I assume you have a lawyer and discussed this? I agree with you. Spousal should never be paid. Their is NEVER an ethical reason to provide spousal support. Unless you locked him in the basement and never allowed him to better his life. But that would be illegal and Spousal support is law. Spousal support was lobbied by a strong feminist movement to empower women leaving a marriage. However, today there are more women earning more than their ex-spouse.

If you don't have a lawyer, get one. Ask him to negotiate spousal IF it is decided you must pay it. Does you ex have health insurance? If you never get divorced and remain separated, your gov job med insurance would keep him covered. So use that as leverage if you don't mind staying in the separation zone. And it sounds like he needs med this could help reduce your cash payout.

And don't let anyone tell you, "Spousal is a write off anyway...". Yes it is...but you worked for that money, not your ex.

Breezer 08-09-2017 11:55 AM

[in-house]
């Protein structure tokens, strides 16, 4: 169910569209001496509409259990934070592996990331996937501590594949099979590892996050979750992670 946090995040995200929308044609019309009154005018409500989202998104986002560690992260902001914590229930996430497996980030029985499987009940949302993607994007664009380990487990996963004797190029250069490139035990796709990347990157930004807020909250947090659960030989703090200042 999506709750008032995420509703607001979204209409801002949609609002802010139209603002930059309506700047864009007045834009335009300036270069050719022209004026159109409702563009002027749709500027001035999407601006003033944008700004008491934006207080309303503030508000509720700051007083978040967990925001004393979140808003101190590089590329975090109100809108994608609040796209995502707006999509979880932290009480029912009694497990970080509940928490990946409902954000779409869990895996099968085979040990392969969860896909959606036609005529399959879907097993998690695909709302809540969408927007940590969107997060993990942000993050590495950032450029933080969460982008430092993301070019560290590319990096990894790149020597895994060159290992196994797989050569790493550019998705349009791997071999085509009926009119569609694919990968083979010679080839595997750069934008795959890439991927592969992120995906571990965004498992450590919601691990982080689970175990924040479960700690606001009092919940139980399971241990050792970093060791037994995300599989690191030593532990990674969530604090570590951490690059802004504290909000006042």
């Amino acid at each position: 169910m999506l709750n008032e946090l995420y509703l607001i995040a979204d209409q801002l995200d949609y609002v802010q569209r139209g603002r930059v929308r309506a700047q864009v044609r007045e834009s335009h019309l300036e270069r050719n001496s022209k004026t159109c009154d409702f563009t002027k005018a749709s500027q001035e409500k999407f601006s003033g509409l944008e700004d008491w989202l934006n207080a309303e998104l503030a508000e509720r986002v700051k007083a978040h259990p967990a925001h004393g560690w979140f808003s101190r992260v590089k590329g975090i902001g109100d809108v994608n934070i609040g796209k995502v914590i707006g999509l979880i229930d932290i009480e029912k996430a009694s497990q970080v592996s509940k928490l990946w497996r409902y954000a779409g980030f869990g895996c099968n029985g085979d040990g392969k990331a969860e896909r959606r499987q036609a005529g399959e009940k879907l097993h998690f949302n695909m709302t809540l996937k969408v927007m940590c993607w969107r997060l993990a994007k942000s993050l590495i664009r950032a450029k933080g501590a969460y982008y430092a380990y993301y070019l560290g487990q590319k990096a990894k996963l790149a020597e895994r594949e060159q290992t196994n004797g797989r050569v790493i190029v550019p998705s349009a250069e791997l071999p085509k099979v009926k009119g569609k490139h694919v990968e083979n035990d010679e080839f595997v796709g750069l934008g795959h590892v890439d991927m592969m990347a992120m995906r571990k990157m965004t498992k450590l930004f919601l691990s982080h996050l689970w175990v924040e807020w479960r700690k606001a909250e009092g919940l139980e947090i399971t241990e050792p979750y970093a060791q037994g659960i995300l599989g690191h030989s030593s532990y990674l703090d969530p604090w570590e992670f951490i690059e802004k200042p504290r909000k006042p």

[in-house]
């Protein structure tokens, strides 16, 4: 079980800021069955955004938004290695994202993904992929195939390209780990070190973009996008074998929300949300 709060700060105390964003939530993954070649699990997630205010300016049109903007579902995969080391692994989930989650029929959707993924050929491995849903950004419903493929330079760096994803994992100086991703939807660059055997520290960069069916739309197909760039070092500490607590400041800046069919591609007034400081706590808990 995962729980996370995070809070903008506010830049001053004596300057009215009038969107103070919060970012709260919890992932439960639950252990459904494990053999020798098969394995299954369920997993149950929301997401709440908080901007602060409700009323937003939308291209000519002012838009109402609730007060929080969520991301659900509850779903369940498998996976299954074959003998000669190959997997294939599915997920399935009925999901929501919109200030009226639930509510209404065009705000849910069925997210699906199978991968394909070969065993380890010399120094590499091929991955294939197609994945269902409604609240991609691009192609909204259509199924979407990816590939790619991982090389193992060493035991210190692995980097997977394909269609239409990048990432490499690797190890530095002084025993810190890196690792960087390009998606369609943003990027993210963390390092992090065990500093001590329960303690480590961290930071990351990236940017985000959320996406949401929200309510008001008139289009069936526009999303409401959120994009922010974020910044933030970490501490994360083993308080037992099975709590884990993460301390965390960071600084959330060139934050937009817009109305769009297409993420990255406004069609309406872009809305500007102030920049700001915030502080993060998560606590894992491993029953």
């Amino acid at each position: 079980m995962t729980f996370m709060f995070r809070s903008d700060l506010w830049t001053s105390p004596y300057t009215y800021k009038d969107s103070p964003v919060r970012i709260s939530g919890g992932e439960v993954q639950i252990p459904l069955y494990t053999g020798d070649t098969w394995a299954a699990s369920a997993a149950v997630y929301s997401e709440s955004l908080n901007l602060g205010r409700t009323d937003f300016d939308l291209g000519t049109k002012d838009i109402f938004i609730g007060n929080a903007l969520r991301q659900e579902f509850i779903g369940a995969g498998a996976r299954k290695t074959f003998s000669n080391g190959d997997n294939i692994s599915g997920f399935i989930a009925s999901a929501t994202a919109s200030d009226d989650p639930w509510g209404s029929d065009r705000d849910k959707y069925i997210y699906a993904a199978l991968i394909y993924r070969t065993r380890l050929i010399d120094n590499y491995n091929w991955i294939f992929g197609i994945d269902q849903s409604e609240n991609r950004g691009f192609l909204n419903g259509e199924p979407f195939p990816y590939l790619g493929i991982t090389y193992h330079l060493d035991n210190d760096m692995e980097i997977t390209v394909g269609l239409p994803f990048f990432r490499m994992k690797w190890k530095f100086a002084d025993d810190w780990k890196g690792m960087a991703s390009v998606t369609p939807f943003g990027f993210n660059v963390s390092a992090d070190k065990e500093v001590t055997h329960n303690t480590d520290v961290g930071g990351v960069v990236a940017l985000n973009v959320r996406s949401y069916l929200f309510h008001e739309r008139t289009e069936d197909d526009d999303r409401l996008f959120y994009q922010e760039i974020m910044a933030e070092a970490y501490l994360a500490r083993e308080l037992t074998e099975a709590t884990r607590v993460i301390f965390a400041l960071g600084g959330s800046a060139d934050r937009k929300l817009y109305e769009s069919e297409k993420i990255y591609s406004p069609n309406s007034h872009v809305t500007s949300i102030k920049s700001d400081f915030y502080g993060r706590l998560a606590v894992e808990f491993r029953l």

Thank you for your input. Yes, I do have a lawyer and yes, we have discussed, and I do trust her, however, I feel you can never do enough research on your own. He was certainly not locked in the basement and free to travel as he pleased while I stayed home with my girls...which I will never regret as I am closer to them today then ever. At the same time, I enabled it and I feel that is what will hurt me. Also, sympathy will be with him because of his being disabled. Negotiating on the medical/dental is a good idea. Anyway, thank you for your input and taking the time to listen to my rant. I just need this to be over so I can move on with my life.

Rioe 08-09-2017 02:05 PM

He worked for nearly the whole duration of the marriage. Yes, there were bouts of unemployment, due to the nature of his contract work, but on the whole, there was clearly never an expectation that he should be a stay-at-home supportive partner sacrificing a career to help you advance yours. Now, he gets his income from his disability insurance, which he sensibly signed up for many years ago. That's what it is designed for. It's his income substitution due to his injury preventing him from working. Presumably he had the right amount of insurance to provide a comparable income to what he once earned.

I don't see how he could be entitled to additional income substitution from you, unless you make significantly more money than he does, which from your description, it doesn't sound like you do.

So he's coming to ask for SS now? After successfully supporting himself with the disability payments for two years, proving that he doesn't need it?

Breezer 08-09-2017 02:28 PM